• Takata received full immunity for revealing three of the cartels (thereby avoiding an aggregate fine of ca. € 74 million).
  • Tokai Rika received full immunity for revealing one of the cartels (thereby avoiding an aggregate fine of ca. € 15 million).
  • Tokai Rika, Takata, Autoliv and Toyoda Gosei benefited from reductions of their fines for their cooperation with the Commission investigation. The reductions reflect the timing of their cooperation and the extent to which the evidence they provided helped the Commission to prove the existence of the cartels in which they were involved.

In addition, under the Commission's 2008 Settlement Notice, the Commission applied a reduction of 10% to the fines imposed on the companies in view of their acknowledgment of the participation in the cartel and of the liability in this respect.

The breakdown of the fines imposed on each company is as follows:

 

Supplier (group)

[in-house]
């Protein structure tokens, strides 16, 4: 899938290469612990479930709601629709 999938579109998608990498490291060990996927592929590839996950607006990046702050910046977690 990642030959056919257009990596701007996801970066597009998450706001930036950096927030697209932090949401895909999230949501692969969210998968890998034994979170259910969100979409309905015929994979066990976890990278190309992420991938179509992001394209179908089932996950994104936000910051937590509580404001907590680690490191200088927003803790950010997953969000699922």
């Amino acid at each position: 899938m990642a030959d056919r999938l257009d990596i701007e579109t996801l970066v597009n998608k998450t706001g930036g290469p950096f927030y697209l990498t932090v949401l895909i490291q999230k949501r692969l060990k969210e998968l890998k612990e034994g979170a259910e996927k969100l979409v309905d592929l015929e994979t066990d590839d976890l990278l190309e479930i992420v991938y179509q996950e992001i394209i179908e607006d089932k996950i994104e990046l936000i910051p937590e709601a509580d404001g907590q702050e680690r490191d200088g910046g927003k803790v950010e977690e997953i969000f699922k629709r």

Reduction under Leniency Notice

Reduction under Settlement Notice

Fine (€)

1

Tokai Rika

Takata

Autoliv

Marutaka

100%

50%

30%

0%

10%

10%

10%

10%

0

12 724 000

265 000

156 000

2

Takata

Autoliv

Toyoda Gosei

100%

50%

28%

10%

10%

10%

0

4 957 000

11 262 000

3

Takata

Tokai Rika

100%

46%

10%

10%

0

1 818 000

4

Takata

Autoliv

100%

50%

10%

10%

0

2 829 000

Background

Automotive occupant safety systems cover products such as seatbelts, airbags and steering wheels that are supplied to car manufacturers. These systems provide protection against injury in the event of a crash for those inside and outside the vehicle.